W32.Nolor@mm

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Discovered: April 28, 2003
Updated: February 13, 2007 12:00:37 PM
Also Known As: W32/Lovelorn@MM [McAfee], WORM_LOVELORN.A [Trend], Win32.Lovelorn.A [CA], I-Worm.Lovelorn [KAV], W32/Cailont-A [Sophos]
Type: Worm, Virus
Systems Affected: Windows


W32.Nolor@mm is a mass-mailing worm that uses its own SMTP engine to spread itself. The email will have a variable subject line and an attachment with the filename, *.Kiss.ok.exe or *.htm.

W32.Nolor@mm is also a file infector that encrypts the host file, and then prepends itself to the host file.

This threat is written in the Borland C++ programming language.

Antivirus Protection Dates

  • Initial Rapid Release version April 28, 2003
  • Latest Rapid Release version March 23, 2017 revision 037
  • Initial Daily Certified version April 28, 2003
  • Latest Daily Certified version March 23, 2017 revision 041
  • Initial Weekly Certified release date April 30, 2003

Click here for a more detailed description of Rapid Release and Daily Certified virus definitions.

Writeup By: Kaoru Hayashi

Discovered: April 28, 2003
Updated: February 13, 2007 12:00:37 PM
Also Known As: W32/Lovelorn@MM [McAfee], WORM_LOVELORN.A [Trend], Win32.Lovelorn.A [CA], I-Worm.Lovelorn [KAV], W32/Cailont-A [Sophos]
Type: Worm, Virus
Systems Affected: Windows


When W32.Nolor@mm is executed, it does the following:

  1. Copies itself to the %System% folder as the following:
    • Explorer.exe
    • Kernel32.exe
    • Netdll.dll
    • Serscg.dll

      NOTE: %System% is a variable. The worm locates the System folder and copies itself to that location. By default, this is C:\Windows\System (Windows 95/98/Me), C:\Winnt\System32 (Windows NT/2000), or C:\Windows\System32 (Windows XP).

  2. Creates the following files in the %System% folder:
    • Setup.htm, which creates the viral file, %Temp%\Temp.exe, when executed.
    • Bsbk.dll, which is a MIME64-encoded copy of Setup.htm.
    • Netsn.dll, which is a MIME64-encoded copy of the dropped %System%\Explorer.exe.

      NOTE: %Temp% is a variable. The worm locates the Windows temporary folder, and then copies itself to that location. For example, this can be C:\Windows\Temp (Windows 98) or C:\Documents and Settings\<current username>\local settings\Temp (Windows 2000).

  3. Attempts to copy itself as A:\NQH_Kiss_you.exe and %Startup%\Findfast.exe.

  4. Adds the value:

    "explorer"="%System%\explorer.exe"

    to the registry key:

    HKEY_CURRENT_USER\Software\Microsoft\Windows\CurrentVersion\Run

  5. Searches for a random .htm file on the infected system and creates a copy of itself in the same folder, using the same filename with the extension .Kiss.ok.exe.

    For example, if the worm finds the file, C:\My Documents\Shared Documents\test.htm, it may create a file, C:\My Documents\Shared Documents\test.Kiss.ok.exe, which is a copy of the worm.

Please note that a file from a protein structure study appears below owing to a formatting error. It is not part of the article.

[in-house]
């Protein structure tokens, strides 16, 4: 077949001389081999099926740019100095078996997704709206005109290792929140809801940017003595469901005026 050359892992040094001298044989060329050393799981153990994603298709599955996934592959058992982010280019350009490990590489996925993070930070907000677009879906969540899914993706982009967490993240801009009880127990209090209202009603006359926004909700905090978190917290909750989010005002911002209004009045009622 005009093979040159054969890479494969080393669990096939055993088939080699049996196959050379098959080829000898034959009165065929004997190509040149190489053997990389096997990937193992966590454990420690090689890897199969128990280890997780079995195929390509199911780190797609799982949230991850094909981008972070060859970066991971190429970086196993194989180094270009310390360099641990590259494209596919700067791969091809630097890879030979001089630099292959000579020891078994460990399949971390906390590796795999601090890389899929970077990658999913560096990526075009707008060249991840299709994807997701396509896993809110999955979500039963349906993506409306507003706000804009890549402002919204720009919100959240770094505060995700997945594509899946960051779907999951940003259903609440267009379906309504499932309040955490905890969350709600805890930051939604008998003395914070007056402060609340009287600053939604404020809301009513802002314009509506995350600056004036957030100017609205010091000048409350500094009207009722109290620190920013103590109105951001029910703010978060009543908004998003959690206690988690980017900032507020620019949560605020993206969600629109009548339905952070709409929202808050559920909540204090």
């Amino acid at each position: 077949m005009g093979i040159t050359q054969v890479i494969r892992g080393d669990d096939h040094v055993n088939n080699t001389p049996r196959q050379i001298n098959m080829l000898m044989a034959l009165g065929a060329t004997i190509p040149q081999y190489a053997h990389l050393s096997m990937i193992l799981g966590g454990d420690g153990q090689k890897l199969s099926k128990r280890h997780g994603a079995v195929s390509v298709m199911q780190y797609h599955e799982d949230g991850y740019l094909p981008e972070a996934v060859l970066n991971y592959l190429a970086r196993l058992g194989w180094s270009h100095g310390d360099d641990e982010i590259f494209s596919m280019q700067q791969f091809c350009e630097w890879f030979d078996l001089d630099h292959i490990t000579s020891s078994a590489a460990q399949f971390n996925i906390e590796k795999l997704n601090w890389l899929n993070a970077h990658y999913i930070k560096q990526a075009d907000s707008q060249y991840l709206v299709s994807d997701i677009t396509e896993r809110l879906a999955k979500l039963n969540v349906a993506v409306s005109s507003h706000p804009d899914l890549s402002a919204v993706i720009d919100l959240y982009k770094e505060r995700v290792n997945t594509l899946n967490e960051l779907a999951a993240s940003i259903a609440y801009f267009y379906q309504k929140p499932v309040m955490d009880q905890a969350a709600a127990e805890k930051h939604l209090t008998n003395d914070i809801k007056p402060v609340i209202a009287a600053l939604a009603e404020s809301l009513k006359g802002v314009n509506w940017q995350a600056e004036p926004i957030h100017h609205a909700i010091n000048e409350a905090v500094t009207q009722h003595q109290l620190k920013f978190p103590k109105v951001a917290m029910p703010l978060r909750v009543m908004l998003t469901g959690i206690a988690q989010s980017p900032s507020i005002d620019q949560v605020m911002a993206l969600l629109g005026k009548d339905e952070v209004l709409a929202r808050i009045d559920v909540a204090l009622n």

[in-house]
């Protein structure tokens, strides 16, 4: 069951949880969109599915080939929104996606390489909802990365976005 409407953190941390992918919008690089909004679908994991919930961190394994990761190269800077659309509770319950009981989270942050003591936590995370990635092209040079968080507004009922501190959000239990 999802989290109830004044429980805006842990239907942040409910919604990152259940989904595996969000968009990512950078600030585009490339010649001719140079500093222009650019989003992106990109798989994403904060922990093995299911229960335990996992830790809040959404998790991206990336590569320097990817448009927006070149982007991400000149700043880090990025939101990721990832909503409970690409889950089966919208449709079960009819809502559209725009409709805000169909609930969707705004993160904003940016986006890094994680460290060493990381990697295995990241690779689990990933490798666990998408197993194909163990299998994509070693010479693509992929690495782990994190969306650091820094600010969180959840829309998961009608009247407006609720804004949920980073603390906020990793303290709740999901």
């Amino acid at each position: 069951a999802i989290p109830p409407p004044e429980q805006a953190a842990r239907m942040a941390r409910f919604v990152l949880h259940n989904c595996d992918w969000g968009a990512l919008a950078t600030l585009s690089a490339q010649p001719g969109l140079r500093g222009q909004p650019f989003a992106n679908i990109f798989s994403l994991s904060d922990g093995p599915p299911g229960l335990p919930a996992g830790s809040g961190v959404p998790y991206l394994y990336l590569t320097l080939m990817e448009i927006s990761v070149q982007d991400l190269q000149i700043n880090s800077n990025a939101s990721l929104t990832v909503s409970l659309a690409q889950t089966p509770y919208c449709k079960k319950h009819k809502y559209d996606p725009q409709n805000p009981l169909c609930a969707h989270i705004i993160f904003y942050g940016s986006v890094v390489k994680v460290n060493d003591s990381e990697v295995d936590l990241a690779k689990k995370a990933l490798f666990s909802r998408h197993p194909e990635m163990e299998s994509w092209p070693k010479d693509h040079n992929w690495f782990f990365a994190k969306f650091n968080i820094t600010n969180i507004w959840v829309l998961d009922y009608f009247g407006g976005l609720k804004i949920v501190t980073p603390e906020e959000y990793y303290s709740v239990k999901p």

6. Terminates any processes that contain the following strings:

    BKAV
    NAVA

  7. May infect the Portable Executable (PE) files. The worm encrypts and prepends its viral code to the file, increasing its size by 102,400 bytes. The infected file uses the same icon as the original file.

  8. Retrieves the IP address of the SMTP server, current user's username, and email address from the registry.

  9. Searches the IP addresses from the Internet cache, .dbx files, and .htm files. The worm creates the text file, %System%\Mssys.dll, to keep the email addresses it finds.

  10. Uses its own SMTP engine to send itself to all the email addresses it finds.
    The email will be in the following format:

    Subjects: Re:baby!your friend send this file to you !
    Message: Read this file

    Subjects: HELP??-
    Message: Help...

    Subjects: Re:Get Password  mail...
    Message: Enjoy

    Subjects: There're some Passwords here
    Message: Read File attach .

    Subjects:  Re:Binladen_Sexy.jpg
    Message: run File Attach to extract:BinladenSexy.jpg...

    Subjects: The Sexy story and 4 sexy picture of BINLADEN !
    Message: Enjoy! BINLADEN:SEXY..

    Subjects: Re:I Love You...OKE!
    Message: Souvenir for you from file attach...

    Subjects: A Greeting-card for you .
    Message: See the Greeting-card .

    Subjects: Re:Kiss you..^@^
    Message: Read file attach

    Subjects: Guide to <offensive word>...
    Message: I like Sexy with you.

    Subjects: Re:Baby! 2000USD,Win this game...
    Message: Play the game from file attach

    Subjects: Help
    Message: Help.

    Attachment: Attachment is one of the following,

    *.Kiss.ok.exe
    *.HTM

    Where * varies from email to email.

    From: The worm may spoof this field of the email as one of the following:
    • love_lorn@yahoo.com
    • thuyquyen@yahoo.com
    • lovelorn@yahoo.com
    • User's default email address
    • The email addresses it found from the Internet cache, .eml files or .dbx files


Recommendations

Symantec Security Response encourages all users and administrators to adhere to the following basic security "best practices":

  • Use a firewall to block all incoming connections from the Internet to services that should not be publicly available. By default, you should deny all incoming connections and only allow services you explicitly want to offer to the outside world.
  • Enforce a password policy. Complex passwords make it difficult to crack password files on compromised computers. This helps to prevent or limit damage when a computer is compromised.
  • Ensure that programs and users of the computer use the lowest level of privileges necessary to complete a task. When prompted for a root or UAC password, ensure that the program asking for administration-level access is a legitimate application.